Upon revealing that I had caught yet another bug, someone asked what I had done to deserve all these challenges? Well, I don’t believe I did anything to ‘deserve’ going through what I did, it just happened. I didn’t ‘bring it upon myself’, I don’t have a ‘dark cloud’ over my head, and I didn’t ‘create’ all of this with the ‘power’ of my emotions or thoughts. Like Cancer itself, it just happened! I don’t blame myself or anything really. I just need to accept it is happening and deal with it.
So here I am, feeling so much better. Liver is looking relatively good overall, just a few enzymes still struggling (LDH, AST, ALT, GGT) but the main one, Bilirubin is pretty darn close to normal so we’re happy. With this said, because there’s still some liver enzyme fluctuations, I need to remain on one IV anti-fungal med for the slightly persistent lung infection as the pill form of it is too harsh on my precarious liver.
Unfortunately, this IV medication is sucking the potassium out of me so I also need to be on constant hydration with added potassium. If I didn’t get a constant infusion of potassium, I’d be sucking down potassium pills 24/7 and eating a million bananas. I wonder if Ben & Jerry’s ‘Chunky Monkey’ ice-cream counts towards potassium intake? It’d be yummy!
My steroid-induced diabetes is also doing better. My blood sugar levels seem to be normal most of the time and so Endocrinology regularly adjusts the amount of insulin I need. Since this is meds and steroid-induced, we hope that once I taper down the steroids and get off this IV med, which ironically needs to be given with a mixture of dextrose (hence the diabetes), that I will go back to normal and will no longer be diabetic. That’d be nice.
Today I received a nice accolade that made my day. I knew that many of the BMT nurses and docs were rooting for me at the worst of times, and hoped I would make it out of here but signs were not always pointing in that direction. Many of them told me they admired my determination, strength, grace and courage. In fact, some of them told me they would comment on my positive attitude during their rounds meetings.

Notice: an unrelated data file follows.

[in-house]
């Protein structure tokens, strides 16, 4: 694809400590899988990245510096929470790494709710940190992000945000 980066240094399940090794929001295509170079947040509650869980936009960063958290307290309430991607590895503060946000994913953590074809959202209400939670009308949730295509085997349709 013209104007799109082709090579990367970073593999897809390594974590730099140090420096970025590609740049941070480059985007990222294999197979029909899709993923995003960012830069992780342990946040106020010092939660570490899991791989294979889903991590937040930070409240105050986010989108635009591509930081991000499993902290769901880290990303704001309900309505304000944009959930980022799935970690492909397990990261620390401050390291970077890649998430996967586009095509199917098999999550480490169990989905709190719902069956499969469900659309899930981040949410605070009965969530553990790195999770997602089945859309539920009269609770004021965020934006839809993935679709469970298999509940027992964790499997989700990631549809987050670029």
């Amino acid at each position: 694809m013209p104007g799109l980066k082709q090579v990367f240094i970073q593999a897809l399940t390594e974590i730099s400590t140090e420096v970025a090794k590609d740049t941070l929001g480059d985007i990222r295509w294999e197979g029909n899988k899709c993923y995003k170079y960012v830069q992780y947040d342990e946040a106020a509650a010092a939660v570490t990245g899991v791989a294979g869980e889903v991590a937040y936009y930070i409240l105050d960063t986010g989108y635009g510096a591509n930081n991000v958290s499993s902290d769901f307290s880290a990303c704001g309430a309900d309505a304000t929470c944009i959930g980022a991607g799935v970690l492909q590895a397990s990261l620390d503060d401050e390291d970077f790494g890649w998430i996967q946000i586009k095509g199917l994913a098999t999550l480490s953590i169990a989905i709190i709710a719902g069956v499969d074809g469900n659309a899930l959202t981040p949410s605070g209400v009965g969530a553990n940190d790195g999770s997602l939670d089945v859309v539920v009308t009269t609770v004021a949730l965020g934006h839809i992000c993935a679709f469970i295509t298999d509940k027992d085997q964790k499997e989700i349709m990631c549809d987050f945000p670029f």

I remember my Fellow doc (who has been following me for 3 months) coming to see me and asking how I was. I’d say well, he’d say no, things were not good. Today I asked him if he thought I’d make it this far and he admitted he wasn’t sure I’d make it at all back in March and April. He was impressed that I never veered off track (it’s also called being stubborn) and he’s naturally very pleased that I have proven him wrong.
Admittedly, I am very proud of myself as well and I must also give credit to an amazing support system. From my amazing local friends that help me every which way they can, running errands, offering emotional support, holding my hand, to my incredible QC friends and family coming all the way here to hug me and tell me I matter and that I am loved. Trust me, that is what got me through. That is what keeps me going. Oh, and those Montreal bagels and maple butter waiting for me… Friends and family do wonders on one’s moral and will to keep on being a surviving warrior.
Even when I moved here to Rehab from BMT, one of my favourite nurse (Robert) accompanied me during my transfer and hugged me multiple times before leaving, saying they’d all miss me. In all honesty, I was crying. In fact I cried and moped like a 5 year old almost all day when I was told I’d be transferred here.
I will definitely go see them and show off my walking progress on discharge day. I told them I’d walk out of here and I want them to see that – me walking out of here.
Currently, I am doing physio therapy and getting stronger and closer to being able to climb stairs. Home sweet home, I’ll be there soon.
I’ll keep you posted.